10 May Tree trimming for Safety and Tree Architecture Development
Tree trimming for Safety and Tree Architecture Development
Tree trimming is one of the major aspects of tree care, not only from the safety angle but also from that of tree architecture development. However trimming of trees and shrubs is definitely not a DIY task and requires the expertise of professionals in the field to carry it out to ones satisfaction. Arborists, often called tree surgeons because of their ability to take care of trees and plants in a scientific manner, are trained in this work. They have great artistic vision and can trim the form of a tree so that it will be in sync with the rest of the greenery of the landscape. However, whatever may be the need, arborists never trim away more than 30% of the living part of a tree at a time since it is through these limbs that it draws its sustenance.
The two main reasons for tree trimming are safety and beautification –
• Safety – This is very important and needs to be handled carefully more so in public places. Trees often grow beyond their estimated height and the top touches overhead wires. Again low hanging limbs block pedestrian pathways below. In both cases trimming of the crown and the lower limbs solves the problem. Trees are also sometimes affected by diseases, fungus and lightning strikes in severe storms. In all such cases, the limbs die and the tree becomes structurally weak. Pruning and trimming the affected parts rejuvenates the tree and there will not be a need to cut it down. Arborists are often called in to conduct safety audit of trees and take necessary action to prevent danger from falling limbs.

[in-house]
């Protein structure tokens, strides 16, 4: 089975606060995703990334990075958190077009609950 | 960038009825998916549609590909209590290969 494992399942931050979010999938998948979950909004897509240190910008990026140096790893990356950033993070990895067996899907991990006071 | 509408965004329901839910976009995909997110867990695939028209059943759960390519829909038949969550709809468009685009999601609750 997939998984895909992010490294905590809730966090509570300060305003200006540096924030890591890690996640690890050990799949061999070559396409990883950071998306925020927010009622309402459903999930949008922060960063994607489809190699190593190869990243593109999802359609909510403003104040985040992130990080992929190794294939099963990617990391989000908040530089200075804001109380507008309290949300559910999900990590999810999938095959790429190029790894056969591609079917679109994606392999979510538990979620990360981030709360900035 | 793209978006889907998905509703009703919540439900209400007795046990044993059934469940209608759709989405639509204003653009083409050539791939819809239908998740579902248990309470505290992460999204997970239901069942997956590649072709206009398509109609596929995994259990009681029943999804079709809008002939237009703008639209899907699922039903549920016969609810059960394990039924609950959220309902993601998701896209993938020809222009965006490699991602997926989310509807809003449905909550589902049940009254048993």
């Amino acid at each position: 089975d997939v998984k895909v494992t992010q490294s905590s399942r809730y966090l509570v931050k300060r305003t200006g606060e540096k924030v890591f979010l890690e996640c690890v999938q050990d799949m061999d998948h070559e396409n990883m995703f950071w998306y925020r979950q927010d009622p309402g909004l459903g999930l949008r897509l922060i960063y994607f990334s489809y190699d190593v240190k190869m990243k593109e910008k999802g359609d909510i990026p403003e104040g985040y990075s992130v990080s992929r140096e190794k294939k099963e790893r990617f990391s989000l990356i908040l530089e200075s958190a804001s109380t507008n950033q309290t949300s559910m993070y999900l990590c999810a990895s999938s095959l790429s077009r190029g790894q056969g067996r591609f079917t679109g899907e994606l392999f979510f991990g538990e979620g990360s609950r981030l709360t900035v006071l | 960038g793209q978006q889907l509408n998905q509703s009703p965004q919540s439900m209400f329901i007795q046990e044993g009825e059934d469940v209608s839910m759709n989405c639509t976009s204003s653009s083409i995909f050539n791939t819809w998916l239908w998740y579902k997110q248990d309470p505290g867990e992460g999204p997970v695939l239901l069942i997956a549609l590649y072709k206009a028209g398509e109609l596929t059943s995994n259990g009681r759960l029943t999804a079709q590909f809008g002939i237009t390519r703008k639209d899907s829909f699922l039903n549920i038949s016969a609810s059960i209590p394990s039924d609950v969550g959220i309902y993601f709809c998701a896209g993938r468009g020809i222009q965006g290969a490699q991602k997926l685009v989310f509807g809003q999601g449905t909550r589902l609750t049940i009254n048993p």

• Enhancing structural beauty – Tree trimming of live limbs are undertaken when an overgrown and dense crown cuts off sunlight and air circulation to the lower portions of a tree as well as the surrounding plants and shrubs. Crown lifting, crown thinning and crown reduction are some of the methods carried out for this task. Pruning of young trees periodically gives them the desired shape, form and branch architecture, one that will blend in with the setting of the rest of the garden or landscape. This will also eliminate the need for costly tree maintenance when they are fully grown.
Hence it is seen that selective tree trimming goes a long way in preserving and improving tree life and health as well as enhancing and improving their structural integrity. As Martin Luther King so aptly said, “For in the true nature of things, if we rightly consider, every green tree is far more glorious than if it were made of gold and silver.” It is our responsibility to conserve this nature’s bounty.